It's a power struggle every day

Times Staff Writer

Khitam Radi remembers how excited she was the day her husband took her out to buy their first washing machine.

It was soon after Saddam Hussein's fall. Foreign soldiers, journalists and officials were snapping up her artist husband's paintings as souvenirs. The newlyweds had everything to hope for.

Now, there are days when she hates that machine. With no electricity most of the time to pump water to their apartment, Radi has to wait in line to fill her jerrycans at a communal faucet, haul the water up four flights of stairs and wash her family's clothes by hand.

"I feel like someone is torturing me," she said. "The Americans promised to make our lives better. . . . But after five years, nothing has changed."

Violence may have dropped in Iraq, but the absence of reliable electricity remains one of the bitterest disappointments of the last five years.

The United States has devoted $4.9 billion to improve the power supply since U.S.-led forces invaded in 2003. But most Iraqis can count on only a few hours of electricity a day, especially when demand peaks in the summer and winter.

U.S. and Iraqi officials say progress has been made but warn it will take years to bring Iraq's dilapidated system up to Western standards, an effort made even more challenging by surging demand for electricity in the last five years.

The country's electricity woes long predate this war. The system was heavily damaged during Iraq's eight-year conflict with Iran in the 1980s and during the 1991 Persian Gulf War. It continued to deteriorate the next dozen years under the United Nations embargo, when spare parts were hard to come by.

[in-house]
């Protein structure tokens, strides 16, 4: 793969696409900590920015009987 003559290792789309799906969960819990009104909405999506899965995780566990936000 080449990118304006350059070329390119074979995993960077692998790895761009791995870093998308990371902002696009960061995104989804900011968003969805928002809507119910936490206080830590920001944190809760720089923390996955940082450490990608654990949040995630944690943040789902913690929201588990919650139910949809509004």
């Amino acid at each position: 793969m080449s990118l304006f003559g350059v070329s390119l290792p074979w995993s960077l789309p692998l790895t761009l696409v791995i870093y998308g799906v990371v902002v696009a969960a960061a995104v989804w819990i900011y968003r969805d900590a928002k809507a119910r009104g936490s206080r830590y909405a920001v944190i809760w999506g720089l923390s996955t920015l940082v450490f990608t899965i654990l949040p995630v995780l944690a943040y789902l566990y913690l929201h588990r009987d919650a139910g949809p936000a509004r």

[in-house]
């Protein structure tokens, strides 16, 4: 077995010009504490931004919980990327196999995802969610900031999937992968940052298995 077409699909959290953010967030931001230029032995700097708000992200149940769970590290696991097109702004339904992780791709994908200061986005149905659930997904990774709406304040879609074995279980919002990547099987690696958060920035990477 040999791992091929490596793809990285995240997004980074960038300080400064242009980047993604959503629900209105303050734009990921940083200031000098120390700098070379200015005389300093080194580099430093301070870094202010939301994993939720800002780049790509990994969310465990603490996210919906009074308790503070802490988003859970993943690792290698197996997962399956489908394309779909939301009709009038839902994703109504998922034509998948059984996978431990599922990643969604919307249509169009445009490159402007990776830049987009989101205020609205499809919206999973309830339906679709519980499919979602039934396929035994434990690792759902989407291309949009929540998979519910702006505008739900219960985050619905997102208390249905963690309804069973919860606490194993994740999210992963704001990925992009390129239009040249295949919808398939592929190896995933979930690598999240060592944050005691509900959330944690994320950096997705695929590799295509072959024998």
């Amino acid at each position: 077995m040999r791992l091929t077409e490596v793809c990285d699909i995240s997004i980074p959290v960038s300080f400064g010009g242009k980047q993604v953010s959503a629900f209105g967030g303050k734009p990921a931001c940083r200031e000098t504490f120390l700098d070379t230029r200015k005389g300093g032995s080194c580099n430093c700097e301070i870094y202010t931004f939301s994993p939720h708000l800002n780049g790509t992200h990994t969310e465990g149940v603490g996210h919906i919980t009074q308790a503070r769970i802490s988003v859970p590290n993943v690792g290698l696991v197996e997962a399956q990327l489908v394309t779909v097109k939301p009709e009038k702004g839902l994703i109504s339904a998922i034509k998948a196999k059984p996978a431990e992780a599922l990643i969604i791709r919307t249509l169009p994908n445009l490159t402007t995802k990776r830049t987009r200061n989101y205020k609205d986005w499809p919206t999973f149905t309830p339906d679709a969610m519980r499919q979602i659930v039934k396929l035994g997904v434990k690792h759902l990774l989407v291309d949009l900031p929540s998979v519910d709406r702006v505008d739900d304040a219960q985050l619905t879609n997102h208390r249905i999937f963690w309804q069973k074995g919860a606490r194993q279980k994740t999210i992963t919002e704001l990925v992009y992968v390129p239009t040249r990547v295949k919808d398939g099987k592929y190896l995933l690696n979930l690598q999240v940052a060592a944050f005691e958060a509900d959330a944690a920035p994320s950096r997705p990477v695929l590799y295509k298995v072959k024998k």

By 2003, the World Bank estimated that it would cost $20 billion to rehabilitate the electricity network, and the price tag continues to go up. The Iraqi government's current estimate is $27 billion.

U.S. officials never intended to do more than jump-start the process, said Col. Mike Moon, who heads the U.S. Army Corps of Engineers' electricity sector in Iraq.

The U.S. investment has added just over 2,200 megawatts to Iraq's generating capacity, which now stands at about 5,500 megawatts.

Five years ago, that would have been enough to cover the country's electricity needs, but demand has increased 125% because Iraqis are buying more energy-intensive devices, said Terrence Barnich, a senior advisor with the U.S. government's Iraq Transition Assistance Office.

Since the fall of Hussein's regime, Iraq has been flooded with cheap electrical imports from China, Iran and the United Arab Emirates. Already, stacks of fans, water-based air coolers and refrigerators are displayed in front of stores in anticipation of summer, when temperatures can approach 120 degrees.

Adding generating capacity has helped, but the amount of power produced on any given day rarely reaches peak potential. For a start, keeping the turbines spinning requires fuel. Iraq has the world's second-largest proven oil reserves, but its refining capabilities are limited and its power plants are beset by fuel shortages. Oil and electricity installations are also constantly attacked, creating disruptions that can destabilize the entire network.

Nearly 1,200 electricity employees have been kidnapped or killed or have fled the country since 2003, Electricity Minister Karim Waheed told reporters in August.

"We cannot ask our employees to work in certain parts of Iraq due to the insecurity," he said. "I mean, they are workers. They are not army soldiers."

Despite those setbacks, electricity production averaged 4,380 megawatts a day in the last quarter of 2007, enough to meet nearly half of the national demand, according to a report by the U.S. special inspector general for Iraq reconstruction.